Freeware Picks – ‘Gerblins’ and ‘The Pool’
Welcome to a Double Freeware Pick of Gerblins by Butterscotch Shenanigans, and The Pool by Andreas “Fleischgemuise” Daughman
Butterscotch Shenanigans is a team of three brothers that became game developers together. Their first game, Chauncy the Rabbit was a casual platformer about a rabbit with no feet that collects luck.
Butterscotch Shenanigan’s most recent game, Gerblins, is an equally silly take on one of the most accessible games I can think of – Minesweeper. It follows the basic formula of Minesweeper, in that there is a grid of blank squares.When clicking on a square, a number will appear that displays how many evil squares are touching it. You must use an alternate click to destroy the evil square to proceed.
In Gerblins, the squares are all Blergs – or Gerblins in disguise as Blergs. You must use a potion to turn each Gerblin into a Blerg. However, clicking on a Gerblin will allow him to escape, and more Blergs will appear for you to sort through. The same consequence happens by using a potion on a normal Blerg. This makes for a less frustrating mechanic than Minesweeper.
The visuals of Gerblins aren’t exactly appealing, but I don’t dislike them either. They succeed in doing exactly what they need to. The music and sound effects though, annoyed me. Overall it’s an easy game to pick up and play plus it’s free. If it sounds appealing, you can check out Gerblins on Butterscotch Shenanigans’ website here.
You know how some game advertising will tell you that their product will ‘turn your world upside down’ or ‘think in new ways’? Needless to say, these games rarely live up to their promises. It takes a gem of a game to not only give difficult puzzles, but challenge my thinking patterns into solving the challenges. The Pool, created by Andreas “fleischgemuese” Daumann is one of those gems, putting the player in a world where standard physics mean nothing.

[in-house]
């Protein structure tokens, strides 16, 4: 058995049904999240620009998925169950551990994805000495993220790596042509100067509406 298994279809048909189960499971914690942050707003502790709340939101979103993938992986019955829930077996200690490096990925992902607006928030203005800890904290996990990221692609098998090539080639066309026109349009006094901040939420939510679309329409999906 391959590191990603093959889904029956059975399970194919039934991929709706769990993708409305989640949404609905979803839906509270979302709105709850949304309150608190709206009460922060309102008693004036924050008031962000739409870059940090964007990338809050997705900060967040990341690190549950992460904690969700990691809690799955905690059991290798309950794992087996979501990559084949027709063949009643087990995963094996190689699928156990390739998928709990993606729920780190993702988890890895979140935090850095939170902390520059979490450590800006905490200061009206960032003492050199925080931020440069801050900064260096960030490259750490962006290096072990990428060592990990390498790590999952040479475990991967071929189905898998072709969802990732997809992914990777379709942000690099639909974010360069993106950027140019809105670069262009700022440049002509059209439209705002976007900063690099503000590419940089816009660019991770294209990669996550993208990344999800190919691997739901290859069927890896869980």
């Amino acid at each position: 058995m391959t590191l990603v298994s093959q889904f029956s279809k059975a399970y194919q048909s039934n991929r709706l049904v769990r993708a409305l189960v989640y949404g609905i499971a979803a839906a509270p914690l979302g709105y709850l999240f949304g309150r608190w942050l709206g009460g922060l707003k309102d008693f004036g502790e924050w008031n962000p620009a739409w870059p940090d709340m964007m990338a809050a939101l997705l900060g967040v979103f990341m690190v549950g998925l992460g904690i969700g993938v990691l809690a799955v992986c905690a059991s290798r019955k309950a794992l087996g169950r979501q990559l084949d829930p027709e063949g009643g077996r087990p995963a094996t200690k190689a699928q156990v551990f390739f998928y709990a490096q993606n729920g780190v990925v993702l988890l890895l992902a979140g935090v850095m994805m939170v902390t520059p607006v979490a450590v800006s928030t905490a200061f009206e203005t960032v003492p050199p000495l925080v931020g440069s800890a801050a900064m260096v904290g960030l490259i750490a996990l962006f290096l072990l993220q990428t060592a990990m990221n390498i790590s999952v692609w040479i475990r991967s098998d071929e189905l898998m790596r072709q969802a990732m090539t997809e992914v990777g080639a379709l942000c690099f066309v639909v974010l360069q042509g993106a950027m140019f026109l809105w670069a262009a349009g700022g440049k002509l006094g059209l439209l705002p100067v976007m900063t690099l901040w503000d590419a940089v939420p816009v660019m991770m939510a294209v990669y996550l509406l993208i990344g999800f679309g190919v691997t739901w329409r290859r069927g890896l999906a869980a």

See, The Pool is a two dimensional platformer with levels that go on forever. Seriously, you are in an ‘unbounded pool’ where the world is in a loop. It’s hard to describe, but I think the best way would be through example. Instead of falling off a ledge into an empty pit you fall into a pit with everything you just saw. You are essentially falling through the floor and ending up in the ceiling, the same works horizontally. If you shoot your ray gun to the left, it’s beam will come through all the way from the right. This makes for very interesting puzzles that required me to reorient myself every time I began playing the game. There is something almost poetic about falling through an endless pit, seeing everything you’ve done for eternity.
The visuals are good if very simple with each object in the game easily distinguishable from the others. The game also controls fairly well using just the WASD and arrow keys. It is also completely playable without sound, as the only sound effects really come from your raygun.
It’s kind of funny that such a clever game is made by a developer with very little history in the field, other than an app similar to Pipe Dream. I wish Fleishgemuiese the best of luck, and look forward to seeing their next title. The Pool is available for free on its website here.